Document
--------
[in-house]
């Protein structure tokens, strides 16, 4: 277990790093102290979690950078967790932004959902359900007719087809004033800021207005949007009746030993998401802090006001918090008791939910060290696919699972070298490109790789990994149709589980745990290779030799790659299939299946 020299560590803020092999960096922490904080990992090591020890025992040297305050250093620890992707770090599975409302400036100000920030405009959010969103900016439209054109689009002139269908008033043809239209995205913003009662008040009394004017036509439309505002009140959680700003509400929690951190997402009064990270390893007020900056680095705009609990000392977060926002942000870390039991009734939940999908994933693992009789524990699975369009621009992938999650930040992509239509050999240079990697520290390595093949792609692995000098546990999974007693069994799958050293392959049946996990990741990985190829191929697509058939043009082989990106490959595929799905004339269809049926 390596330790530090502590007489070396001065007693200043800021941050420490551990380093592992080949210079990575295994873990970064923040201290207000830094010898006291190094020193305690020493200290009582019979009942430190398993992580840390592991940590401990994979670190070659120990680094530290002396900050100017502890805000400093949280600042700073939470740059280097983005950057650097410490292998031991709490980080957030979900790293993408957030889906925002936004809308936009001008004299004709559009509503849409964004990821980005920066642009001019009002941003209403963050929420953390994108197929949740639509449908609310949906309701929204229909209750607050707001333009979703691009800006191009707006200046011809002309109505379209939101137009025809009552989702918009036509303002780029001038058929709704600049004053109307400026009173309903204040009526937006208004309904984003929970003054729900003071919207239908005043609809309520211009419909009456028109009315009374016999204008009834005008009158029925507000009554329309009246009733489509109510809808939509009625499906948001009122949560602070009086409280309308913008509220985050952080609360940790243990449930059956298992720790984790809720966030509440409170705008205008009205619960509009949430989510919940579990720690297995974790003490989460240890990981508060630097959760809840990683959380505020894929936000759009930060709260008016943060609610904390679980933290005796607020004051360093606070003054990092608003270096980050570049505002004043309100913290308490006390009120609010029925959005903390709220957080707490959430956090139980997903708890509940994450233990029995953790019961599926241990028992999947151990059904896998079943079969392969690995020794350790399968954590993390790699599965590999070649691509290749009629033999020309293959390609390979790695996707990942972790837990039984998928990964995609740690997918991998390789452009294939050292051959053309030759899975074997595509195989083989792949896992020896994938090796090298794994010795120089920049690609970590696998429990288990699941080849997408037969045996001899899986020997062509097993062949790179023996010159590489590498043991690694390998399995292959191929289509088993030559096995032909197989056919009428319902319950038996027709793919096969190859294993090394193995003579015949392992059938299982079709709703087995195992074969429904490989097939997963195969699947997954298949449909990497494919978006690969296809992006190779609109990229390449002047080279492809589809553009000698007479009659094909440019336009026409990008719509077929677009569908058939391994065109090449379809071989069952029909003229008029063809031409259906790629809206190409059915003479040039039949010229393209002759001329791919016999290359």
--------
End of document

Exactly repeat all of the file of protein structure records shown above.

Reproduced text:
[in-house]
């Protein structure tokens, strides 16, 4: 277990790093102290979690950078967790932004959902359900007719087809004033800021207005949007009746030993998401802090006001918090008791939910060290696919699972070298490109790789990994149709589980745990290779030799790659299939299946 020299560590803020092999960096922490904080990992090591020890025992040297305050250093620890992707770090599975409302400036100000920030405009959010969103900016439209054109689009002139269908008033043809239209995205913003009662008040009394004017036509439309505002009140959680700003509400929690951190997402009064990270390893007020900056680095705009609990000392977060926002942000870390039991009734939940999908994933693992009789524990699975369009621009992938999650930040992509239509050999240079990697520290390595093949792609692995000098546990999974007693069994799958050293392959049946996990990741990985190829191929697509058939043009082989990106490959595929799905004339269809049926 390596330790530090502590007489070396001065007693200043800021941050420490551990380093592992080949210079990575295994873990970064923040201290207000830094010898006291190094020193305690020493200290009582019979009942430190398993992580840390592991940590401990994979670190070659120990680094530290002396900050100017502890805000400093949280600042700073939470740059280097983005950057650097410490292998031991709490980080957030979900790293993408957030889906925002936004809308936009001008004299004709559009509503849409964004990821980005920066642009001019009002941003209403963050929420953390994108197929949740639509449908609310949906309701929204229909209750607050707001333009979703691009800006191009707006200046011809002309109505379209939101137009025809009552989702918009036509303002780029001038058929709704600049004053109307400026009173309903204040009526937006208004309904984003929970003054729900003071919207239908005043609809309520211009419909009456028109009315009374016999204008009834005008009158029925507000009554329309009246009733489509109510809808939509009625499906948001009122949560602070009086409280309308913008509220985050952080609360940790243990449930059956298992720790984790809720966030509440409170705008205008009205619960509009949430989510919940579990720690297995974790003490989460240890990981508060630097959760809840990683959380505020894929936000759009930060709260008016943060609610904390679980933290005796607020004051360093606070003054990092608003270096980050570049505002004043309100913290308490006390009120609010029925959005903390709220957080707490959430956090139980997903708890509940994450233990029995953790019961599926241990028992999947151990059904896998079943079969392969690995020794350790399968954590993390790699599965590999070649691509290749009629033999020309293959390609390979790695996707990942972790837990039984998928990964995609740690997918991998390789452009294939050292051959053309030759899975074997595509195989083989792949896992020896994938090796090298794994010795120089920049690609970590696998429990288990699941080849997408037969045996001899899986020997062509097993062949790179023996010159590489590498043991690694390998399995292959191929289509088993030559096995032909197989056919009428319902319950038996027709793919096969190859294993090394193995003579015949392992059938299982079709709703087995195992074969429904490989097939997963195969699947997954298949449909990497494919978006690969296809992006190779609109990229390449002047080279492809589809553009000698007479009659094909440019336009026409990008719509077929677009569908058939391994065109090449379809071989069952029909003229008029063809031409259906790629809206190409059915003479040039039949010229393209002759001329791919016999290359």